At five in the evening, the village Vaishnavaite temple sounded its large bell metal bells and drummed its huge drums as usual. Its sound reverberated and brought me back. The villagers stopped in their tracks, doing a quick hand gesture, paying obeisance to the Gods—- next moment resuming their chores and blabber.
Jainal too murmured his prayers with his eyes closed. He opened them, looked at me and smiled. “Well what do you say, want to have some fun tonight? A little drink or two,” he asked me. “Let’s go to Robin’s pharmacy. The patient room behind has a table and some benches. We can wet our throats there.”
“Well….my uncle is not home yet, and Mainu and her family have called me for dinner you know,” I answered a little startled, “I can’t Jainal, sorry.”
I arrived at the village a few days back from Guwahati to attend my maternal uncle’s daughter Mainu’s marriage. The groom was from the same village, a useless fellow. How girls keep on falling for these useless fellows always remained a mystery to me. It was a big affair though; my uncle was the village headman and also a ruling party contractor. The whole village gorged on the feast. It was during the marriage that I got to know Jainal better. Assamese village weddings always are a great place to make acquaintances.
My cousin and her new groom invited me for dinner that night as I was leaving for Guwahati the very next day. Such niceties are a norm there.
Jainal sat with his stupid grin. It’s hard to ignore him.
“Well I really can’t, what will Mainu say. Uncle would also feel bad,” I stated with grit and resolve.
Jainal was a very persistent fellow, shameless too. I was none. In words of life and its matter he kept dazing me— soon two hours passed, talking of this stuff and that. One thing led to another, one after the other. The market was now empty except for some hagglers trying for some last minute discounts. The moon looked bright and the breeze fine. I forgot my determination and slowly my companion seemed nicer, more misunderstood rather than a perceived pervert.
It’s mostly in the dusk that one loses one’s resolve. The patient room of Robin’s pharmacy gave a soft glow. Two hours of spirited revelry followed.
“Jainal finish your drink fast. I have to go. Uncle will be home any moment and I don’t want to embarrass myself on the very last night. Already Mainu has called me a rotten vulture’s son for canceling dinner at her home tonight. She made local chicken curry, you know. All this because of your stupid blah…blah”, I spoke agitatedly, finishing my last in a single gulp.
I was having a fit of guilt, one I always have after two or three pegs. My drunken retrospective nature always made me feel post drink guilty.
“Huh! Boy, speaking to me as if I have made you sit and drink. Sorry if I hurt your majesty’s son. Anyways your uncle is not Gandhi; probably drinking local rice wine with his stupid friends. Worst headman I have ever seen —more interested in his government contracts and engineers. Forget him. Hey! at least we are having it city style in a nice place.… I am too druuuunk now. Take me home na….. This stupid brand never goes down well with me. Perhaps it is duplicate stuff,” he blurted out and flung the empty bottle out of the window into the pond besides.
There was a soft splash. I looked into the dark pond. Wish I could sleep here instead of listening to this duffer.
Neglect your intuition and soon find yourself stuck with a drunk pervert on mud roads, making him stagger along. Jainal started to act bizarre soon. Sometimes he would stop and take a moan of deep pain, pain only switched on by three four pegs of cheap branded liquor. He would slip into the mud sometimes, sit down, cry, then stumble up and start again.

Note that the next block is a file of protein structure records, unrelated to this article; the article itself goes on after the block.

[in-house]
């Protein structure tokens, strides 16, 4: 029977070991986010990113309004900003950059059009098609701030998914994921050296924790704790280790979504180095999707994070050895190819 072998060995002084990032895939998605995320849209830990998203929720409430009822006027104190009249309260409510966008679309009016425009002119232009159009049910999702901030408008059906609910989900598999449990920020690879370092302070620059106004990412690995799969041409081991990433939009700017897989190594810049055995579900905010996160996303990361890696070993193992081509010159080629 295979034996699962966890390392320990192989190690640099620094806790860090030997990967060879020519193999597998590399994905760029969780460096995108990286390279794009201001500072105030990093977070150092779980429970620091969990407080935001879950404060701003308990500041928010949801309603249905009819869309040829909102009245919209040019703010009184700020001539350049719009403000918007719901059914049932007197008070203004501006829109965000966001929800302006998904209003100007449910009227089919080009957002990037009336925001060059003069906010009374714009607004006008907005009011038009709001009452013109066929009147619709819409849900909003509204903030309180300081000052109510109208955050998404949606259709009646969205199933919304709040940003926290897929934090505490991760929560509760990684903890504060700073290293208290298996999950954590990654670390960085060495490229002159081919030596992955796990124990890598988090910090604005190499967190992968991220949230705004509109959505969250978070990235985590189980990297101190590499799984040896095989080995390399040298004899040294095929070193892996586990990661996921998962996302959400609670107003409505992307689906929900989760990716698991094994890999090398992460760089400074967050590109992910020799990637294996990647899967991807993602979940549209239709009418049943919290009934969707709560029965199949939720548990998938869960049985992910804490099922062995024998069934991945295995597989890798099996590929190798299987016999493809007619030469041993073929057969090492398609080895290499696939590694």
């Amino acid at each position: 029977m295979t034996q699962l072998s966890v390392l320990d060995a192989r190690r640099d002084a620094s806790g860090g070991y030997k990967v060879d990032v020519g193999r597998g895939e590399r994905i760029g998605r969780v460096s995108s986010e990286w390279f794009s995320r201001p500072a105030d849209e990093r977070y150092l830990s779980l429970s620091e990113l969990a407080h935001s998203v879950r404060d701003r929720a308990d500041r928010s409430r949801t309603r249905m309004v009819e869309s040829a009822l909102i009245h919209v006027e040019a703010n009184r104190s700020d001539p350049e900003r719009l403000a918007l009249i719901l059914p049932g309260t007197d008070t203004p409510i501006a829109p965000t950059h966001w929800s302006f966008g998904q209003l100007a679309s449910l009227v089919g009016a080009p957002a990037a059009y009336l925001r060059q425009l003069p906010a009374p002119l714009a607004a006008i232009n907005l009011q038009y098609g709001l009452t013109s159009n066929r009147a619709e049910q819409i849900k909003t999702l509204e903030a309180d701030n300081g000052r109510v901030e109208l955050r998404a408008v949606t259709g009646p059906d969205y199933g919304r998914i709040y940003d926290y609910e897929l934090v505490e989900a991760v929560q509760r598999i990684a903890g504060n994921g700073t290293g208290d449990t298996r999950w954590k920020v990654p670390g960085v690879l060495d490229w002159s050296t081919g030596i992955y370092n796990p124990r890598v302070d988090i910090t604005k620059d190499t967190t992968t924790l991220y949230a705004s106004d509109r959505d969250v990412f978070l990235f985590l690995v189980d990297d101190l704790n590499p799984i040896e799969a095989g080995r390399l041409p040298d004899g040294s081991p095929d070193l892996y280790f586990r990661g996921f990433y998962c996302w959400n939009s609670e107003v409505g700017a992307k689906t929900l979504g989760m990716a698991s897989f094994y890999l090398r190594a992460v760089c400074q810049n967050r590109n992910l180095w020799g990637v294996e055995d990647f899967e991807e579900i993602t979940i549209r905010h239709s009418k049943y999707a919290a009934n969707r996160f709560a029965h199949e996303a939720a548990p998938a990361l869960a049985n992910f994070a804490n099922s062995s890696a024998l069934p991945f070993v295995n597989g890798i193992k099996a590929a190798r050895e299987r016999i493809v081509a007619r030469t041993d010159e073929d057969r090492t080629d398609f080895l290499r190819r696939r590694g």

I was tired, angry and in no mood to tolerate such drunken melodrama. As he sat down again, I left him in the mud and walked away.
He sort of murmured to my back in a soft way, “A man has come to see her for marriage. Perhaps they are having dinner right now. She always came secretly to meet me besides our bamboo trove. I would kiss her lips and her free flowing hair together. It always smelled nice…shampoo scent type. She won’t be doing that anymore…na?”
I stopped in my tracks and turned around. Something nagged me. Pity for this so called pervert and his love engulfed me. I took Jainal up by his arms to slowly walk him home. The girl, his so called lover and front door neighbor, was perhaps all dressed up to impress her suitor. It sort of filled me with a sad kind of feeling. While I took him in I noticed a white Tata Indica car parked between the two sentinel coconut trees in her compound. The lights were on and I could hear some nice laughter. I smelled the aroma of fried spices.
“Perhaps she realised I am a bad guy and so decided to move on, to better her life…she may ….may she,” Jainal spoke, his voice trailing off in dazed sleepy notes.
As I looked, alternating between Jainal’s soft sleepy face and the glowing parking lights from the car of the prospective groom, I realized perhaps Jainal may too have something good in him, love that he had lost through his own antics. Love, that he most desperately needed.
I left for Uncle’s home. The tar paved roads were white from the moonlight, silhouetted on both sides by dark trees sprinkled with the moonshine. Staggering alone all I could think of the thing that was love and its varied implications—– of a pervert, his love, and my compassion.
Next morning, I went back home to Guwahati. No time to say anybody any goodbyes.
It was after two months that I came to know of the date of her marriage from my uncle’s son. It upset me. That night Jainal seemed weak, so much in love. A pervert who perhaps had lost love. I decided to call Jainal, to comfort him, even through my inadequate words. On the day of her marriage I called up his mobile phone number. It ringed incessantly. He was not picking it up. With concern I called up another guy I befriended in the village, asked him if Jainal had coped up well— or if there was something wrong.
“What? Jainal…. of course he is all right. Issues don’t bear too long on that shameless fellow. That stupid is right now serving wedding guests’ mutton curry..….ha ha…says mutton is his department. Last night he even joked with the bride on her new muga silk saree,” his voice crackled over the phone.
I threw away my phone in disgust.